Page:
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Old 05-22-10, 12:36 PM   #1
KungPaoSchwinn
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Tires pressure /average speed

Does higher/lower tire pressure effect the average speed on the cyclometer?
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Old 05-22-10, 02:53 PM   #2
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no
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Old 05-22-10, 03:49 PM   #3
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Citations needed for why you answer "no."
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Old 05-22-10, 04:35 PM   #4
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Of course it does. Inflated higher, the tire is slightly larger in circumference.
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Old 05-22-10, 04:45 PM   #5
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That's what i had in mind as well,i only weight 127 lbs,my tires max pressure is 100 lbs,i been riding for over 1K miles with 75 lbs front and 80 lbs rear, now i have dropped down even more, 63 front and 70 rear,tires are Bontrage race lite 700X32 Nebula.I am doing this just for a softer ride,if it will slow me down in speed,i don't ride over curb or any rought stuffs, i have to tolerate the loss.
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Old 05-23-10, 01:57 AM   #6
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It won't because even though the tire deforms on the ground more with less pressure, you're still dealing with a similar amount of rubber going around. The thick tread on the bottoms of tires won't stretch like the sides will. It has been something tested out with cars extensively and the effect is so minute that the inherent inaccuracy of your cyclometer is a greater factor.

I guess on some super cheap warn out tires there might be, but on anything decent I don't think you'll see much at all.

EDIT: If you have nothing to do for a day, it could be easily tested at home. It would be interesting to see the results for different types of tires.

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Old 05-23-10, 08:17 AM   #7
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Do you want to find out? All it takes is a friend, a piece of chalk, a tir pump and a wall. Inflate the rear tire to max. pressure. Using the wall to support yourself while putting much of your weight on the rear wheel. Have your friend place a chalk mark on the ground using the valve stem as the reference. Go forward one revolution and place another chalk mark. Lower the pressure as much as you dare. Then using the same first mark repeat the process. A one inch difference is about 1 %.
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Old 05-23-10, 10:52 AM   #8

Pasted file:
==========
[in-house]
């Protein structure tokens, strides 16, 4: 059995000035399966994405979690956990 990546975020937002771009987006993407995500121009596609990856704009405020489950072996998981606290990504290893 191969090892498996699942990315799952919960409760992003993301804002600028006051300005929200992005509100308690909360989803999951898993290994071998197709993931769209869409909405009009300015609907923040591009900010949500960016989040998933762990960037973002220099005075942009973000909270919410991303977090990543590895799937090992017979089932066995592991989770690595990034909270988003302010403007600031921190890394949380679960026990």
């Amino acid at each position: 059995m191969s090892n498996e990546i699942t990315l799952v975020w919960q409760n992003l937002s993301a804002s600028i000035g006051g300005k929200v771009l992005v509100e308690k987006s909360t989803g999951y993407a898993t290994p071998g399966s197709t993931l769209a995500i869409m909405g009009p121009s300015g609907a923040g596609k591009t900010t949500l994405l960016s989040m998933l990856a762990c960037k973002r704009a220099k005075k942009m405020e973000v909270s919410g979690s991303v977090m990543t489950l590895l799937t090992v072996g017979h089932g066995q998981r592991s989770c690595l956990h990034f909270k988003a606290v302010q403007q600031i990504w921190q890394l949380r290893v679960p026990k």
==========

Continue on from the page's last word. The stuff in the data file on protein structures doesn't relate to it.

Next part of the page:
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You will feel more resistance to pedalling, but the distance/speed will be negligable, though measureable very slightly. Comfort? Will be softer riding.
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Old 05-23-10, 10:57 AM   #9
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On rough trails softer mountain bike tires actually roll faster than hard tires. the harder tire transfers more upward motion where as the softer tire deforms and allows energy to go forward.
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Old 05-23-10, 11:04 AM   #10
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Yer right, Mr Helicopter Pilot..... But, he's riding on road, just looking for smoother/softer to accomodate a physical condition....
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Old 05-23-10, 11:08 AM   #11
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Phil I know better than to argue with you:d LoL

It's the modern world, I can be two places at once and jack both posts.

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Old 05-23-10, 06:34 PM   #12
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If you follow the instructions for a roll out test rather than just pluggin in generic numbers, most instruction books will suggest that you apply pressure to the front end while doing the rollout test. Must be a reason for it! Seems that it is affected by pressure one way or another
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Old 05-23-10, 07:53 PM   #13
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Originally Posted by Mr. Beanz View Post
If you follow the instructions for a roll out test rather than just pluggin in generic numbers, most instruction books will suggest that you apply pressure to the front end while doing the rollout test. Must be a reason for it! Seems that it is affected by pressure one way or another
The more weight on an axle, the more the sidewall flexes. The more the sidewall flexes then the smaller the wheel radius. So the smaller the wheel the more revolutions per mile.
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Old 05-23-10, 09:25 PM   #14
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Phil I know better than to argue with you:d LoL

It's the modern world, I can be two places at once and jack both posts.
I wouldn't have presented it that way, if I didn't consider you a friend ....... LOL
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